consent to sexual intercourse with her husband under all circumstances and
irrespective of the state of her health or how she happens to be feeling at the
time”. In R v R (1991), the husband broke into the house where his wife was
staying and acted violently towards her in an attempt to rape her. Although
they were in the process of divorcing, this was not yet official, so the
defendant appealed on the basis of Hale’s 1736 statement. However, the case
judge stated that consent to sexual intercourse with one’s wife/husband may be
withdrawn, as soon as one or both parties withdraws from cohabitation. Such
indicates that consent, supposedly given by marriage, has lost his effect. In
such a modern era, where marriage is seen as a partnership were equality should
be the main characteristics, it cannot be accepted that women should obey and
satisfy their partner’s sexual desires (R V R 1991).

In relation to consent, it is
divided in two. Firstly, as irrebuttable which is explained by section 76 of
the 2003 SOA. It essentially states that, under the circumstances appointed in
subsection 2, consent could never be given by the victim, so the defendant is
to be charged with rape. This occurs when the offender deceives the victim “as
to the nature or purpose of the relevant act” or when the defendant
impersonates someone known by the victim. Secondly, and probably the cause of
wider controversy, is section 75 of the SOA 2003 which encompasses the
rebuttable consent. This is when, under certain circumstances, it is for the
defendant to provide enough evidence in order to prove that consent was given
or that he reasonably believed in it. The situations are: when violence is used
or threatened against the victim or another person (a) and (b); when the
complainant is tied up, asleep or unconscious preventing movement and,
consequently, escape (c) and (d); if the victim is unable to share whether
she agrees to the relevant act or not, due to a physical disability (e); or
when the victim is given or administered, without consent, a substance capable
of overpowering, making it impossible to escape the unwanted sexual relation
(f). This last one is a matter that has divided opinions and raised
questions. In R v Abbes (2004), where the complainant was allegedly raped,
however she was under the influence of alcohol when it happened, leading her to
lose consciousness and become vulnerable. Since the alcohol consumption was
voluntary, section 75 (f) of the SOA 2003 cannot be applied. Even though, in
this case other matters were involved, the issue relating drunken consent has
always raised doubts. In R v Fotheringham (1989), Mr. Glen’s stated that “in
rape self-induced intoxication is no defence, whether the issue be intention,
consent or, as here, mistake as to the identity of the victim”, being this a
decision that would still apply after the SOA 2003. In R v Bree (2007), the
defendant and the complainant had been drinking a considerable amount of
alcohol, which led the complainant to experience losses of memory of the events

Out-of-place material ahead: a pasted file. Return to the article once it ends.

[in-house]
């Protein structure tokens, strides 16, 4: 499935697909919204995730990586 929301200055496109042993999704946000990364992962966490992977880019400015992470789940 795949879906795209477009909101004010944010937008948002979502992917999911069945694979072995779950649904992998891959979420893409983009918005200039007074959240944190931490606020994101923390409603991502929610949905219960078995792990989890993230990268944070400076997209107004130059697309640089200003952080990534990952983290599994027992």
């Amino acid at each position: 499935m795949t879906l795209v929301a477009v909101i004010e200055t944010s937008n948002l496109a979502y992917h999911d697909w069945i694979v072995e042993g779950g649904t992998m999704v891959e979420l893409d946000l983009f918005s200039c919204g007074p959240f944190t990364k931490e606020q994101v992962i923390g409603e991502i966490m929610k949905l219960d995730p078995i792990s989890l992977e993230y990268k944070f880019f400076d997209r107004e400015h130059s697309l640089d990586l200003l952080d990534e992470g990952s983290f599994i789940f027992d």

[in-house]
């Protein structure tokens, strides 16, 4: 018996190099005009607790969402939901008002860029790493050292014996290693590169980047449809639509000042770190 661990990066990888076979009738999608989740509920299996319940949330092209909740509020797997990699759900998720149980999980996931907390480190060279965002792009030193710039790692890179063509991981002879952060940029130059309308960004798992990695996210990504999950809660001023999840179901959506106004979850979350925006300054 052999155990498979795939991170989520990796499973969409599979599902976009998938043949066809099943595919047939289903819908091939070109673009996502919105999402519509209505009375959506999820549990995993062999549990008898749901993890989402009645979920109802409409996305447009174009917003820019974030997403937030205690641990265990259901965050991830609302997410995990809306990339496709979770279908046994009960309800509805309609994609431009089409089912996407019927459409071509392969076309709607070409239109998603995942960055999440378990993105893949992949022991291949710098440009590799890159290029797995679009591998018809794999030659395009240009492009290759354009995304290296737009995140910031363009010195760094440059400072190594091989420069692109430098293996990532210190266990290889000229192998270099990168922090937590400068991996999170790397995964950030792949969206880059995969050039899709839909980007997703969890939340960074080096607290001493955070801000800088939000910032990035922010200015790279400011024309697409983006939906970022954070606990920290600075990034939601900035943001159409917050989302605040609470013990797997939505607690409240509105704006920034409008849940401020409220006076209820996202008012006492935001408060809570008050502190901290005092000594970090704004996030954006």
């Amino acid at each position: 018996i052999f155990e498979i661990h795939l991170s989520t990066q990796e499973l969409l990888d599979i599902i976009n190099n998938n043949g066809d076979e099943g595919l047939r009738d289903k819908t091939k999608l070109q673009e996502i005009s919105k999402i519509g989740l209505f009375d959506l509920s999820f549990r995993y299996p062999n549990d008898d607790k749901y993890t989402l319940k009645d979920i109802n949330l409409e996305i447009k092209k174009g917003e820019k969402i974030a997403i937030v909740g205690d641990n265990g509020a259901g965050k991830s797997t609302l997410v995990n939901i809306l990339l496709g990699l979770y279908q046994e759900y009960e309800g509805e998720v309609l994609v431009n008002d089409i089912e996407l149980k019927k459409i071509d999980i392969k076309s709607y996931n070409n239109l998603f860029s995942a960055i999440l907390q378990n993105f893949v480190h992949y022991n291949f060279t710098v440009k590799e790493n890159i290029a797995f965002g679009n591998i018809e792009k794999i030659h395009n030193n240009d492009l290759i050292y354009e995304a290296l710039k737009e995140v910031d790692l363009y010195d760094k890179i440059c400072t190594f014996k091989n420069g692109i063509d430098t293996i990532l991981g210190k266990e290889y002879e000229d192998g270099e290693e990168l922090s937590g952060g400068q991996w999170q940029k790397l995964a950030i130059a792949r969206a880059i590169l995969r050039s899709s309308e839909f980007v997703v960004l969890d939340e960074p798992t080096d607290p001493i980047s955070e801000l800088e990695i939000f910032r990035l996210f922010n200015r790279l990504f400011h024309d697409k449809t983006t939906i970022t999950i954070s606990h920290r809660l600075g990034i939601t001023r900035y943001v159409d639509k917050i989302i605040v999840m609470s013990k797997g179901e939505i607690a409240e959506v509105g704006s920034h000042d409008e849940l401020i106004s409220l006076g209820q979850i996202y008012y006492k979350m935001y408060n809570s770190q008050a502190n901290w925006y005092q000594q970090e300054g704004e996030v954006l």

of that night. She allegedly suffered oral and vaginal rape. There are, in her
statement, signs of her dislike and lack of consent (noises, changes in her
position). However, the defendant stated that he was positive that she was
aware of the situation and that she wanted it to proceed. In resume, both were
affected by severe amounts of alcohol which they drank out of free will. The
question was whether the victim had indeed consented or had the capacity to
consent to the situation. For the defence, the complainant was sober enough to
consent to Bree’s sexual advances and it was her wish for it to happen. For the
complainant, the defendant used her time of weakness to make sexual advances
which she did not want, but was too drunk to show, in full. The court’s
position was that:


“If, through
drink (…) the Complainant has temporarily lost her capacity to choose whether
to have intercourse on the relevant occasion, she is not consenting, and
subject to questions about the Defendant’s state of mind, if intercourse takes
place, this would be rape. However, where the Complainant has voluntarily
consumed even substantial quantities of alcohol, but nevertheless remains
capable of choosing whether or not to have intercourse, and in drink agrees to
do so, this would not be rape.”


Initially and because the victim was
still capable of choosing her position as to whether or not she wanted to have sexual
intercourse and her decision was negative, the court decided that Bree should
be convicted of rape. However, this verdict was then quashed by the Court of
Appeal, on the basis of lack of guidance by the court to the jury in relation
to capacity and consent in cases of voluntarily intoxication. There was also an
important reference to the case of R v Malone (1998) where it was stated that
lack of physical resistance by the victim cannot be understood as consent to
engage in sexual advances. An article by Rumney and Fenton (2008) pointed out
the need to create a decision or a statute that could serve as a model for